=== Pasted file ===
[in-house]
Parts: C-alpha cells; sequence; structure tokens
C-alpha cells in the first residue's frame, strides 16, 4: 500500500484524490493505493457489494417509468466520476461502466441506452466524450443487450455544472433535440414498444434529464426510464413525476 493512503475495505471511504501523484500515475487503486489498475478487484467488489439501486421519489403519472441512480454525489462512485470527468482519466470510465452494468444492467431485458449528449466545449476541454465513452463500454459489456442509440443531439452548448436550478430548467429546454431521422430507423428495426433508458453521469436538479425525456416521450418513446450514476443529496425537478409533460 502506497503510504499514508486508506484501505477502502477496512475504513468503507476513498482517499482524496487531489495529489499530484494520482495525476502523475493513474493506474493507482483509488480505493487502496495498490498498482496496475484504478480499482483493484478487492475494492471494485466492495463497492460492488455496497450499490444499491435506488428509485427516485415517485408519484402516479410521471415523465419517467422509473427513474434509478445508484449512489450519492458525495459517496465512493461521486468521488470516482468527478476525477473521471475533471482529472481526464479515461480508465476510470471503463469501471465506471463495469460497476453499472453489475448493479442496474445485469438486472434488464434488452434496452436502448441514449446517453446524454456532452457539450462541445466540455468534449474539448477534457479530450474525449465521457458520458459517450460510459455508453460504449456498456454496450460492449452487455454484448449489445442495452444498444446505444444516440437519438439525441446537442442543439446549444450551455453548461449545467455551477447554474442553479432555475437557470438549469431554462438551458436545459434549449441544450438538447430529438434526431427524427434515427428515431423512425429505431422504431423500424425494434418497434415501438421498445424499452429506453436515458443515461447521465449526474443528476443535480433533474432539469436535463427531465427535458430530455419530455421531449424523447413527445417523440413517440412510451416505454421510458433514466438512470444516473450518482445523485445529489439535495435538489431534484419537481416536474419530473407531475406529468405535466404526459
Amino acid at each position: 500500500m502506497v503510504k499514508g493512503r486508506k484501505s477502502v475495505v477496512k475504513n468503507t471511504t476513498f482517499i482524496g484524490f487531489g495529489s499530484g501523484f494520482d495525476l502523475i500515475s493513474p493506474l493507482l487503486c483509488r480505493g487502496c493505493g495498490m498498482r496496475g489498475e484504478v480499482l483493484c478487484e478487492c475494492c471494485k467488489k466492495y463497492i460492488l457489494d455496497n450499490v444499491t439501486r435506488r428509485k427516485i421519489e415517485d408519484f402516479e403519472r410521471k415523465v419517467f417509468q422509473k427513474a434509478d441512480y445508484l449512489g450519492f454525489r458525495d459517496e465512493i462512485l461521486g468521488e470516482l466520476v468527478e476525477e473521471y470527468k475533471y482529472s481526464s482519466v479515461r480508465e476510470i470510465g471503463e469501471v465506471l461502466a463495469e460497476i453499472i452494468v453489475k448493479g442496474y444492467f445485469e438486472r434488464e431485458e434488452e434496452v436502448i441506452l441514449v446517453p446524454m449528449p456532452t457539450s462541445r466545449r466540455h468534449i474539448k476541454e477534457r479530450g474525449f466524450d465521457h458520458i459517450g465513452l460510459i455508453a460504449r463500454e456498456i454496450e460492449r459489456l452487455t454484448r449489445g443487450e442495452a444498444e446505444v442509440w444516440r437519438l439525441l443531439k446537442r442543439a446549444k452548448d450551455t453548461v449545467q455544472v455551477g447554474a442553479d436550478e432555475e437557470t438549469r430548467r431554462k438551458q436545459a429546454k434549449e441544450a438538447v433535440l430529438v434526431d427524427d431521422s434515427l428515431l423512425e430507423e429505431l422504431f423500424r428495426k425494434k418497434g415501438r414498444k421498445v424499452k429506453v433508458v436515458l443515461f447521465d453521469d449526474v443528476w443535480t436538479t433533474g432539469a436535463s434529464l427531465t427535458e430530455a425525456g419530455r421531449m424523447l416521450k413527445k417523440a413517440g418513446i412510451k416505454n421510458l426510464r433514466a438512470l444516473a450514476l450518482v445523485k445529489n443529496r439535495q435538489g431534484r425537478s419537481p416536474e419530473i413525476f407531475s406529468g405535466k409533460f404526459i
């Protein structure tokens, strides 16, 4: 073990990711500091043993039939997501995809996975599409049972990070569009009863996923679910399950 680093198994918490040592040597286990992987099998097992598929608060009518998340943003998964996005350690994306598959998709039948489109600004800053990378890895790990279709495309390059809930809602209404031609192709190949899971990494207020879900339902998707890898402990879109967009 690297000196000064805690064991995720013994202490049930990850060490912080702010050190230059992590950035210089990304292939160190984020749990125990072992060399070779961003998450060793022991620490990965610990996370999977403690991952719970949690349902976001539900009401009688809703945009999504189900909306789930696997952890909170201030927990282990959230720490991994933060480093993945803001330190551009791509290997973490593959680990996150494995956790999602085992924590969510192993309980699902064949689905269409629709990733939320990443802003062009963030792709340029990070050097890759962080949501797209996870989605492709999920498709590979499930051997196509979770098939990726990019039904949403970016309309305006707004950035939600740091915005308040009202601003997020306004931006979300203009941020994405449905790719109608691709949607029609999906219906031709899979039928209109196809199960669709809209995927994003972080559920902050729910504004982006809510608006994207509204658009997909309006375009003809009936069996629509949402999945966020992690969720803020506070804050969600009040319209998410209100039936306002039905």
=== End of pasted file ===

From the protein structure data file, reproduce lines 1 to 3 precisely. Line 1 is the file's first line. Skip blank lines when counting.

[in-house]
Parts: C-alpha cells; sequence; structure tokens
C-alpha cells in the first residue's frame, strides 16, 4: 500500500484524490493505493457489494417509468466520476461502466441506452466524450443487450455544472433535440414498444434529464426510464413525476 493512503475495505471511504501523484500515475487503486489498475478487484467488489439501486421519489403519472441512480454525489462512485470527468482519466470510465452494468444492467431485458449528449466545449476541454465513452463500454459489456442509440443531439452548448436550478430548467429546454431521422430507423428495426433508458453521469436538479425525456416521450418513446450514476443529496425537478409533460 502506497503510504499514508486508506484501505477502502477496512475504513468503507476513498482517499482524496487531489495529489499530484494520482495525476502523475493513474493506474493507482483509488480505493487502496495498490498498482496496475484504478480499482483493484478487492475494492471494485466492495463497492460492488455496497450499490444499491435506488428509485427516485415517485408519484402516479410521471415523465419517467422509473427513474434509478445508484449512489450519492458525495459517496465512493461521486468521488470516482468527478476525477473521471475533471482529472481526464479515461480508465476510470471503463469501471465506471463495469460497476453499472453489475448493479442496474445485469438486472434488464434488452434496452436502448441514449446517453446524454456532452457539450462541445466540455468534449474539448477534457479530450474525449465521457458520458459517450460510459455508453460504449456498456454496450460492449452487455454484448449489445442495452444498444446505444444516440437519438439525441446537442442543439446549444450551455453548461449545467455551477447554474442553479432555475437557470438549469431554462438551458436545459434549449441544450438538447430529438434526431427524427434515427428515431423512425429505431422504431423500424425494434418497434415501438421498445424499452429506453436515458443515461447521465449526474443528476443535480433533474432539469436535463427531465427535458430530455419530455421531449424523447413527445417523440413517440412510451416505454421510458433514466438512470444516473450518482445523485445529489439535495435538489431534484419537481416536474419530473407531475406529468405535466404526459